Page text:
For instance, American and Gulf donors are indirectly responsible for the high birth rate of the Sahel, as they provide their aid under the condition of avoiding family planning, exerting further pressure on the population, already pressured by national religious groups.

Moreover, to further fuel instability, hatred and religious intolerance and divide, a radical Islamic ideology is increasingly exported by Saudi and Qatar to the Sahel region. Through their international aid agencies, these countries are slowly imposing their own rigorous interpretation of Islam onto populations whose practising of their religion has been for centuries largely peaceful.

Strong centralised institutions

On this rather bleak geopolitical and economic background, it is crucial to add that no matter the international aid provided to these economies, no matter how many foreign military troops are sent to fight terrorists and other criminals, the key factor for stability, security and eventually economic growth is strong and modernised centralised state institutions.

One reason behind the fall of Mali in 2012 is that this country had for too long been blindly portrayed by too many observers as a west African democratic success story. By doing so, those observers had ignored not only the fragility of the Malian institutions but also their corruption at all strata of society. A similarly high level of corruption also (partly) explains why despite its GNP of $500 billion and an army of more than 100,000 men, Nigeria has so far been unable to defeat Boko Haram.

Strong centralised and (quasi) efficient institutions can not only guarantee the protection of ethnic minority rights but also help erase ethnic, linguistic and regional cleavages and bring about a sense of togetherness, of national unity, which is deeply lacking in the Sahel’s multi-ethnic societies. If the Iraqi army was so easily dismantled, it is because this much-needed national unity had not been achieved under the dictatorship of Saddam Hussein. It was therefore easy for his successor to demolish the army which in turn, plunged the country – and then through spill over, Syria – into chaos.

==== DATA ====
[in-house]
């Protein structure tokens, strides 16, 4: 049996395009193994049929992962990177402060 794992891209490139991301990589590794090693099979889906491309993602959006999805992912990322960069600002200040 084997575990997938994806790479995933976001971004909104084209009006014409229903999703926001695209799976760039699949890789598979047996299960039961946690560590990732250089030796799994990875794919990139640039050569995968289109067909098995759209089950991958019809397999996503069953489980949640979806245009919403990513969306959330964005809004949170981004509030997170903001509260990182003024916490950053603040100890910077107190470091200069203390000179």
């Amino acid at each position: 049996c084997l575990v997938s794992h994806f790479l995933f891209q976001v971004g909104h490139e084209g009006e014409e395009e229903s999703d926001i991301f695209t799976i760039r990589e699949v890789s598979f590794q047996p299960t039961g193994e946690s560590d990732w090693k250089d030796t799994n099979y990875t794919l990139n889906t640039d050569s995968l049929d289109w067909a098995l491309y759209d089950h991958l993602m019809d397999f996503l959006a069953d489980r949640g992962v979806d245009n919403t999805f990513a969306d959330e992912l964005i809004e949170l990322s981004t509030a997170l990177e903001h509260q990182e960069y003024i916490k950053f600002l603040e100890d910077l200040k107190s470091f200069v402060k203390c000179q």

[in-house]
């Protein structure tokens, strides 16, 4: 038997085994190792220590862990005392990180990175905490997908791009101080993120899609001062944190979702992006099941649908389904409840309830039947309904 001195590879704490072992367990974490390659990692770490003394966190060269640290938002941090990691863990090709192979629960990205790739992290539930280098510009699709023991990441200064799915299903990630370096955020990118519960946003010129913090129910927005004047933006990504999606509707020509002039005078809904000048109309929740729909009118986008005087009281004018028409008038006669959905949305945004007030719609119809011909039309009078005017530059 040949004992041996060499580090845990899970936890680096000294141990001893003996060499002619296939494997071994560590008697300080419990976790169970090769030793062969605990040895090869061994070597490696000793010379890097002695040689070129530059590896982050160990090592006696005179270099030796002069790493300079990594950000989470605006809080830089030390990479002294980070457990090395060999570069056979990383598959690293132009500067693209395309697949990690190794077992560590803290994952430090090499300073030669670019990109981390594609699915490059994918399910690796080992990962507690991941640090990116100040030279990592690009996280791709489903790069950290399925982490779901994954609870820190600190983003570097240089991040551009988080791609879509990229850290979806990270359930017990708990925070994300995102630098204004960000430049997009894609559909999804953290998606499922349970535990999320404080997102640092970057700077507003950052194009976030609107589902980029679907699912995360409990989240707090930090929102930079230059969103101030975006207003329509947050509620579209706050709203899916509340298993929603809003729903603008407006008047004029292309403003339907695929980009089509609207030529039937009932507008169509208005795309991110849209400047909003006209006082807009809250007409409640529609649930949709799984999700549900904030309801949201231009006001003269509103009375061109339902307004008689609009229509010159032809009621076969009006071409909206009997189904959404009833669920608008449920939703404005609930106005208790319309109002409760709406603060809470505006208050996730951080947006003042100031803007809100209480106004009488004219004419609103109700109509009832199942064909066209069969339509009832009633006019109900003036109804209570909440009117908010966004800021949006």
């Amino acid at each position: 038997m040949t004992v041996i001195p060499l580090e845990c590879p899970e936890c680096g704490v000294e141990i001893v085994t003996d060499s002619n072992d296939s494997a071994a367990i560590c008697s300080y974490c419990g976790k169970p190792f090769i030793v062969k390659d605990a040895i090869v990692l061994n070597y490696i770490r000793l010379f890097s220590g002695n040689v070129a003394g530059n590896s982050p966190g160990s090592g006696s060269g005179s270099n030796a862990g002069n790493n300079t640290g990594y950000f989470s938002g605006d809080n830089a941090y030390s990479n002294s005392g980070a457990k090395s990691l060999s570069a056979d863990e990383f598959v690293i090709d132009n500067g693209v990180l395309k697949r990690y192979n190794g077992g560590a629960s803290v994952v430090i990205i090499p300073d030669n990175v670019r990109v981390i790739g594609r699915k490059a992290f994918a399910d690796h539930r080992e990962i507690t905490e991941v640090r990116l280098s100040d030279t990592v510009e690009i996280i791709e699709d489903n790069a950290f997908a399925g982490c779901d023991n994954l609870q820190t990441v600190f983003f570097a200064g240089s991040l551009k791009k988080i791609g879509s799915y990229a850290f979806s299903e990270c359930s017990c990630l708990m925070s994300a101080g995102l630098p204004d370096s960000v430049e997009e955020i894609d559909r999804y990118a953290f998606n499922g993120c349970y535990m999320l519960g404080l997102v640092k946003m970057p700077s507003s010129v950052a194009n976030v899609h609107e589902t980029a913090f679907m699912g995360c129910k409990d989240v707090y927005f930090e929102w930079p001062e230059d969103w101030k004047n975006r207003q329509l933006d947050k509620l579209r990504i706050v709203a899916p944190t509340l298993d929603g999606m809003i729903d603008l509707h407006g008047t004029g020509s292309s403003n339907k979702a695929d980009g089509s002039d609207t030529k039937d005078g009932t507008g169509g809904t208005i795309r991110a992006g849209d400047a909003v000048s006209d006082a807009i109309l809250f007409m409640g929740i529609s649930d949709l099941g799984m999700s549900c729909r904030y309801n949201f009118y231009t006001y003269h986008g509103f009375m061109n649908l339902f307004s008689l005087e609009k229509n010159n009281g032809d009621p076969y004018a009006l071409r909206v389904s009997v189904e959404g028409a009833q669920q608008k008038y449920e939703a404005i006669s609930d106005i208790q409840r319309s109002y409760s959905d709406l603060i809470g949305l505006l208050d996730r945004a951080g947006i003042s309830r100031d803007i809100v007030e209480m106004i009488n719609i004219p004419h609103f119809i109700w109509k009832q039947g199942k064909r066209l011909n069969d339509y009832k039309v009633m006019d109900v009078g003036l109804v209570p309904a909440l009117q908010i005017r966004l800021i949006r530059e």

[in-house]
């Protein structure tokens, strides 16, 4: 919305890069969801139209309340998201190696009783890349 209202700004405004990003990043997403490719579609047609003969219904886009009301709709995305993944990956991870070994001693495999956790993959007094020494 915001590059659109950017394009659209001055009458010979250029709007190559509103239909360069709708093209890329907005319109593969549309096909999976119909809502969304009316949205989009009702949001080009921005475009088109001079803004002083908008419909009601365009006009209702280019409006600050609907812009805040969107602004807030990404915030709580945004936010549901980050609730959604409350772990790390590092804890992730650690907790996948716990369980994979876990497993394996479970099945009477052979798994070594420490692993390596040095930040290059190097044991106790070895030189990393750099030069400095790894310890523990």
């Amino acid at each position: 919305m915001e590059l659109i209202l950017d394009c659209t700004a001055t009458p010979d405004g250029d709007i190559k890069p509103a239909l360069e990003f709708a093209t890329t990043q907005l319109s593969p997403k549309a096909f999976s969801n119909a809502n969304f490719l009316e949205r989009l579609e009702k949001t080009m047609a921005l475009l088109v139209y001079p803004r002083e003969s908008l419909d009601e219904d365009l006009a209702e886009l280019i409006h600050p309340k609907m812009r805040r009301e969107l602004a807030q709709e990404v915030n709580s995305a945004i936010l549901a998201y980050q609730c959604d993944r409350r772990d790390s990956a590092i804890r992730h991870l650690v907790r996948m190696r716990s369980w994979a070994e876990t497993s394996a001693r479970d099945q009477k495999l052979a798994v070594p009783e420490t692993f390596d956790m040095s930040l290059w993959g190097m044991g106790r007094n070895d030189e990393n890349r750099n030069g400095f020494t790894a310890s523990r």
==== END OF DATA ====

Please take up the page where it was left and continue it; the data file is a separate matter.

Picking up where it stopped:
It is paramount to bear in mind that nation-building is a long and tedious process that only strong and competent centralised institutions are able to conduct through national unity and togetherness. To recall, it took six centuries (13th-19th century) for a geographically small state such as Switzerland to achieve this goal of national unity.

The crucial role of the AU and the RECs

The African Union (AU) and the Regional Economic Communities (RECs) would therefore do well to focus a great amount of their efforts, time, manpower and limited financial means to these Sahel countries. This would be not only to improve their economies but importantly, to strengthen their respective governmental institutions and by doing so, help them in their essential ongoing nation-building process.

In order to have significant economic growth in the long term, the priority for these Sahel states – as for most of Africa – must emphasise the development of agriculture, which remains neglected; greater access to electrical power, especially in rural areas; and the control of birth rates. Otherwise, the Sahel will remain not only a threat to its own population, but also to north-west Africa and Africa at large, as well as Europe, creating an unprecedented deep humanitarian catastrophe.